A History of Violence with Viggo Mortensen and Maria Bello depicts Mortenson as a cafe-owner in a podunk town living an average life (except for the fact that his wife is a smoking-hot lawyer) when, about to be killed by two murderers, he turns into a complete killing machine.
Ed Harris, in his role as villain, shows up after seeing Mortensen on TV, claiming that “Tom” (Mortensen) is “Joey” and that he knows him. Thus the drama is set for Bello and the kids to wonder who is the man they thought was their husband/father while he reacts to the threat of these strangers.
Stop reading now if you are afraid I might give something away. I would.
Anyway, there are some really fascinating moments in this movie. After Mortenson dispatches some bad guys, his son saves his life. He walks toward his son, his face spattered with blood and eerily looks at the kid, rather like a lizard looking at another lizard — expressionless and cold. Then he hugs him. Weird.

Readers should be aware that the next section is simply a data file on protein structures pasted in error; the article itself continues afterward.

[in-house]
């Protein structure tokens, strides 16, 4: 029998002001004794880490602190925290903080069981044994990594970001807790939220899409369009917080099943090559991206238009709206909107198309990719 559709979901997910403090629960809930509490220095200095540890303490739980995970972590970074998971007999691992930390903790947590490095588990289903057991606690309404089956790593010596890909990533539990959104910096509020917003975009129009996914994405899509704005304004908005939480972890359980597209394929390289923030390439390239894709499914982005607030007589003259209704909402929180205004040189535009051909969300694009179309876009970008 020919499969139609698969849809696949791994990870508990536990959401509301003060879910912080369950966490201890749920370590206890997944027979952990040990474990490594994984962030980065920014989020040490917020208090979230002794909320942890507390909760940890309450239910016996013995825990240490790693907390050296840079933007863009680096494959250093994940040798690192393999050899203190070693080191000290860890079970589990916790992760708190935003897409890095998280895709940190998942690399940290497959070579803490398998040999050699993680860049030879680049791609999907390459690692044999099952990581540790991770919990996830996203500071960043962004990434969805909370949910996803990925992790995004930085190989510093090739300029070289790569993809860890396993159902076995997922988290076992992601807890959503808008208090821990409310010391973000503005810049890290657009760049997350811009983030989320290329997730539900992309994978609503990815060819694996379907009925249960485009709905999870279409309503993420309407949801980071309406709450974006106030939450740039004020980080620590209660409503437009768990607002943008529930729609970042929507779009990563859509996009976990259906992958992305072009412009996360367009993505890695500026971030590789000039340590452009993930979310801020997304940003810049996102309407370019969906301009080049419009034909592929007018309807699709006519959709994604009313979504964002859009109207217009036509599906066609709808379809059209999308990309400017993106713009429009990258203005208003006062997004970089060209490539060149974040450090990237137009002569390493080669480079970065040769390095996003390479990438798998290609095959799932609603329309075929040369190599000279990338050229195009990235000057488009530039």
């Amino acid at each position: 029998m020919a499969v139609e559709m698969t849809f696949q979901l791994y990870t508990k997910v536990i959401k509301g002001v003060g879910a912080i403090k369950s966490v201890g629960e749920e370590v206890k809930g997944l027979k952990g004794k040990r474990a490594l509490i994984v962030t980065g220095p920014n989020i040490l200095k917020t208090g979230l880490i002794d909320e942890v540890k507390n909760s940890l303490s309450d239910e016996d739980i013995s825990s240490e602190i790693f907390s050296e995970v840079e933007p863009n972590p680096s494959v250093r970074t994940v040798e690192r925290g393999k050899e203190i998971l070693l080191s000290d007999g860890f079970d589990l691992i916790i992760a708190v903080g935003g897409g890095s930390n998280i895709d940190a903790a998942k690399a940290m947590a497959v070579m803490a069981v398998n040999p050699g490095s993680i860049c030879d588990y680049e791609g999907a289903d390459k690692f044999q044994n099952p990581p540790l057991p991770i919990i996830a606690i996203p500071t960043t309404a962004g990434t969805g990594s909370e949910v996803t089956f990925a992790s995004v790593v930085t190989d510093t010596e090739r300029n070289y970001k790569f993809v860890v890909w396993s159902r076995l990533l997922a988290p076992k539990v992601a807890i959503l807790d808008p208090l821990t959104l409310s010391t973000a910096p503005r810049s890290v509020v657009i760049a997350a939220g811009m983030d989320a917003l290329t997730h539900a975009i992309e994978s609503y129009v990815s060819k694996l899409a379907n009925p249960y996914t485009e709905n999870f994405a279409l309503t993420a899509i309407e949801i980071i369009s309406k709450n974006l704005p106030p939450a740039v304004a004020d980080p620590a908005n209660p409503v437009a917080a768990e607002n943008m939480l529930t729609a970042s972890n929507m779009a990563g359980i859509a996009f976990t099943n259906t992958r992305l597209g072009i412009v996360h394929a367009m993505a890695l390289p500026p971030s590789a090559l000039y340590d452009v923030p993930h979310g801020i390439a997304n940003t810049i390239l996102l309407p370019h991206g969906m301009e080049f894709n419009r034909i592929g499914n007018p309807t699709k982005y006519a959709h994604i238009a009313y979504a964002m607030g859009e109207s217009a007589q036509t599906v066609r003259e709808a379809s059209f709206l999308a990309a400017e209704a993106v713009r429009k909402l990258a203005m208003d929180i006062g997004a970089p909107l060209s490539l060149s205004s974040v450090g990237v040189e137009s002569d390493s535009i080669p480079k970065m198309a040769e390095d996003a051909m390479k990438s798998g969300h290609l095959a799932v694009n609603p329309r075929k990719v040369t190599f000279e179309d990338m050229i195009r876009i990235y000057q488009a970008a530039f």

The morality play is pretty clear; people can and do change from crazed killers to good, normal people. I don’t know how often that is true, but it makes for some interesting drama. And one is left wondering how this plays out in a family that was once normal. I have read reviews that ridicule the movie as being contradictory; the message is that violence is wrong but Mortensons’ capacity for violence saves the day. I’m not sure it is so easy to see in this movie. At the end, Mortenson is now an object of suspicion for the police, and his family, while accepting him, is pretty clearly not okay with gangster dad and his past. Violence may have saved their lives but taints the idyllic dream that we saw at the beginning of the movie. It reminded me of Eastwood’s moment in Unforgiven, in which he says, to paraphrase, “Killing a man is a hell of thing. You take everything he has. Everything he wanted to be. All his hopes, his dreams, his fears.”
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